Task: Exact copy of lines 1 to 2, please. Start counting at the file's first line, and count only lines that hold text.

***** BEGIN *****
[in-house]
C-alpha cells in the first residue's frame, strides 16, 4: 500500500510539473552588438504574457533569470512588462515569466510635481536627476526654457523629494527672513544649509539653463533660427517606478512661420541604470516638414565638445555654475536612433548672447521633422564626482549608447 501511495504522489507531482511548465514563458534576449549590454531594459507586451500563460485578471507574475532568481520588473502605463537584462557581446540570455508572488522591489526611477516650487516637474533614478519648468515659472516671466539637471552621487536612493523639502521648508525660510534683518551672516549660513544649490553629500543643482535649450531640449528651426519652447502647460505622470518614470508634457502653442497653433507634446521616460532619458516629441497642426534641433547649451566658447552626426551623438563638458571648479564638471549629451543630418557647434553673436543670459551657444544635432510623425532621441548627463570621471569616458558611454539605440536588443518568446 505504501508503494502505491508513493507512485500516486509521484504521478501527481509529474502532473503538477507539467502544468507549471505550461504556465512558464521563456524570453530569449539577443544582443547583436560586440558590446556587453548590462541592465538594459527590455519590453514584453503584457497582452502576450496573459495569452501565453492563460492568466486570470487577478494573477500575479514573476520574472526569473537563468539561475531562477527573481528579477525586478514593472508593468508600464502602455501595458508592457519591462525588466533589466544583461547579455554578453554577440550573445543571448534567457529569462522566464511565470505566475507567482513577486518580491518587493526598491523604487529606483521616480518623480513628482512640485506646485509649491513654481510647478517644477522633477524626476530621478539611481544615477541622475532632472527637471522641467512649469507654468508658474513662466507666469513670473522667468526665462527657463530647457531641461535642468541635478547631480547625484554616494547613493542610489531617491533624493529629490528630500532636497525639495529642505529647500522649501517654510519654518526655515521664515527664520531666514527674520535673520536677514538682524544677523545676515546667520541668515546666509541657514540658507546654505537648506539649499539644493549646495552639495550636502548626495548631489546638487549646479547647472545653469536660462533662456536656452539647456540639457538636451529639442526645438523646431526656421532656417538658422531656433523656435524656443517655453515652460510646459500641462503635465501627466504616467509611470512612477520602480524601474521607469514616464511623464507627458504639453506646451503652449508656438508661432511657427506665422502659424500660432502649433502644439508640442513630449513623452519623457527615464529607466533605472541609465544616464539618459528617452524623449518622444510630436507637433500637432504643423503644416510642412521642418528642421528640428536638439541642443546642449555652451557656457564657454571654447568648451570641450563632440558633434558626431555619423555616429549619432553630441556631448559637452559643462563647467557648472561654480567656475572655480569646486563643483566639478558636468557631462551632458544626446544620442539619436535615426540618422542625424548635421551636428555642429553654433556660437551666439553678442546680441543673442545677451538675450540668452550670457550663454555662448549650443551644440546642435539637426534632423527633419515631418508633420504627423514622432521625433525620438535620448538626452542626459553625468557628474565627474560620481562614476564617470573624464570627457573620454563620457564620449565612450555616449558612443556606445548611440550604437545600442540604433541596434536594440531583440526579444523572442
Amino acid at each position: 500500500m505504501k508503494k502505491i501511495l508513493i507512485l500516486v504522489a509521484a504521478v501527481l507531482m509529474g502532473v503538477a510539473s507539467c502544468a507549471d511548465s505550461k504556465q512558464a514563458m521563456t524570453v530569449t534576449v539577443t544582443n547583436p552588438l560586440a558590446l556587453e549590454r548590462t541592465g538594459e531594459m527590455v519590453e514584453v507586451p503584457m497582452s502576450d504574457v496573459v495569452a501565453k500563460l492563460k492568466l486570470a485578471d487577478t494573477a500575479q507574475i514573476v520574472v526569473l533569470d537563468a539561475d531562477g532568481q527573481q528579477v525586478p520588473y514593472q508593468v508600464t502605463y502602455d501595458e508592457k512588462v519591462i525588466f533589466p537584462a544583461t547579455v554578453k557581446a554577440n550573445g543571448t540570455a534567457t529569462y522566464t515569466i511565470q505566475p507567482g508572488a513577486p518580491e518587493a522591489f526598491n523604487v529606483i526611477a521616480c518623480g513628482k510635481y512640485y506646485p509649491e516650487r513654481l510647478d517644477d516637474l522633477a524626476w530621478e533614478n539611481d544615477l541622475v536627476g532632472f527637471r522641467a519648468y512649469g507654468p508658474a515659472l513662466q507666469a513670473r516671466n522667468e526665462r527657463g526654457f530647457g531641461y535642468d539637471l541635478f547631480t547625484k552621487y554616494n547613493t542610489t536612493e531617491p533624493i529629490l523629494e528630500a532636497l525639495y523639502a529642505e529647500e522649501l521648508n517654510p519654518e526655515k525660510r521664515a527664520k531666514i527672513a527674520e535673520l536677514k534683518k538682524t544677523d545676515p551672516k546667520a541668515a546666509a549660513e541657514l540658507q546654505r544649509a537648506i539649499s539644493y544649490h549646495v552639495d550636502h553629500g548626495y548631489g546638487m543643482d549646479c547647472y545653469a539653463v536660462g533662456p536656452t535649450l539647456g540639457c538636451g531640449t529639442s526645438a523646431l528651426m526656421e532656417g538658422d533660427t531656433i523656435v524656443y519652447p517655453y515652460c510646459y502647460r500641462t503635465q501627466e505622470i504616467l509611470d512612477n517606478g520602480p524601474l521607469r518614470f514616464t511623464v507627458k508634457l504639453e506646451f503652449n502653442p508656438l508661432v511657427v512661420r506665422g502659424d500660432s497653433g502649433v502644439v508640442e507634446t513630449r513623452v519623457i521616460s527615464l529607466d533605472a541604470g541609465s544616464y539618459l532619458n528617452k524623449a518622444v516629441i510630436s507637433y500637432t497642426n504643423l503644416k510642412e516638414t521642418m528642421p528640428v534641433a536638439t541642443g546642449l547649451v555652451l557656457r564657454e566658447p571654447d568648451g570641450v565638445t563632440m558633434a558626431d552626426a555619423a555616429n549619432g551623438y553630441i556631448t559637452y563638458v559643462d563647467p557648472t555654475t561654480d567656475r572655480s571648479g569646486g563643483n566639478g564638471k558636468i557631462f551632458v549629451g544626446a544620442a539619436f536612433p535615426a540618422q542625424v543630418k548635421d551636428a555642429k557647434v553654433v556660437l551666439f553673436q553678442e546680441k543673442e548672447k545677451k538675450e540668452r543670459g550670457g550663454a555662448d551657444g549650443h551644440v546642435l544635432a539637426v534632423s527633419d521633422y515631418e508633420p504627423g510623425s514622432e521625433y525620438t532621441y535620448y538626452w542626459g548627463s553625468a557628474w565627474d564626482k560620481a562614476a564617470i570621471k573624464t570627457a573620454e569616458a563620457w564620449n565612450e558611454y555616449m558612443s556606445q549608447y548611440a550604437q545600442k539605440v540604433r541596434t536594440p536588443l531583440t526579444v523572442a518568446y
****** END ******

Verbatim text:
[in-house]
C-alpha cells in the first residue's frame, strides 16, 4: 500500500510539473552588438504574457533569470512588462515569466510635481536627476526654457523629494527672513544649509539653463533660427517606478512661420541604470516638414565638445555654475536612433548672447521633422564626482549608447 501511495504522489507531482511548465514563458534576449549590454531594459507586451500563460485578471507574475532568481520588473502605463537584462557581446540570455508572488522591489526611477516650487516637474533614478519648468515659472516671466539637471552621487536612493523639502521648508525660510534683518551672516549660513544649490553629500543643482535649450531640449528651426519652447502647460505622470518614470508634457502653442497653433507634446521616460532619458516629441497642426534641433547649451566658447552626426551623438563638458571648479564638471549629451543630418557647434553673436543670459551657444544635432510623425532621441548627463570621471569616458558611454539605440536588443518568446 505504501508503494502505491508513493507512485500516486509521484504521478501527481509529474502532473503538477507539467502544468507549471505550461504556465512558464521563456524570453530569449539577443544582443547583436560586440558590446556587453548590462541592465538594459527590455519590453514584453503584457497582452502576450496573459495569452501565453492563460492568466486570470487577478494573477500575479514573476520574472526569473537563468539561475531562477527573481528579477525586478514593472508593468508600464502602455501595458508592457519591462525588466533589466544583461547579455554578453554577440550573445543571448534567457529569462522566464511565470505566475507567482513577486518580491518587493526598491523604487529606483521616480518623480513628482512640485506646485509649491513654481510647478517644477522633477524626476530621478539611481544615477541622475532632472527637471522641467512649469507654468508658474513662466507666469513670473522667468526665462527657463530647457531641461535642468541635478547631480547625484554616494547613493542610489531617491533624493529629490528630500532636497525639495529642505529647500522649501517654510519654518526655515521664515527664520531666514527674520535673520536677514538682524544677523545676515546667520541668515546666509541657514540658507546654505537648506539649499539644493549646495552639495550636502548626495548631489546638487549646479547647472545653469536660462533662456536656452539647456540639457538636451529639442526645438523646431526656421532656417538658422531656433523656435524656443517655453515652460510646459500641462503635465501627466504616467509611470512612477520602480524601474521607469514616464511623464507627458504639453506646451503652449508656438508661432511657427506665422502659424500660432502649433502644439508640442513630449513623452519623457527615464529607466533605472541609465544616464539618459528617452524623449518622444510630436507637433500637432504643423503644416510642412521642418528642421528640428536638439541642443546642449555652451557656457564657454571654447568648451570641450563632440558633434558626431555619423555616429549619432553630441556631448559637452559643462563647467557648472561654480567656475572655480569646486563643483566639478558636468557631462551632458544626446544620442539619436535615426540618422542625424548635421551636428555642429553654433556660437551666439553678442546680441543673442545677451538675450540668452550670457550663454555662448549650443551644440546642435539637426534632423527633419515631418508633420504627423514622432521625433525620438535620448538626452542626459553625468557628474565627474560620481562614476564617470573624464570627457573620454563620457564620449565612450555616449558612443556606445548611440550604437545600442540604433541596434536594440531583440526579444523572442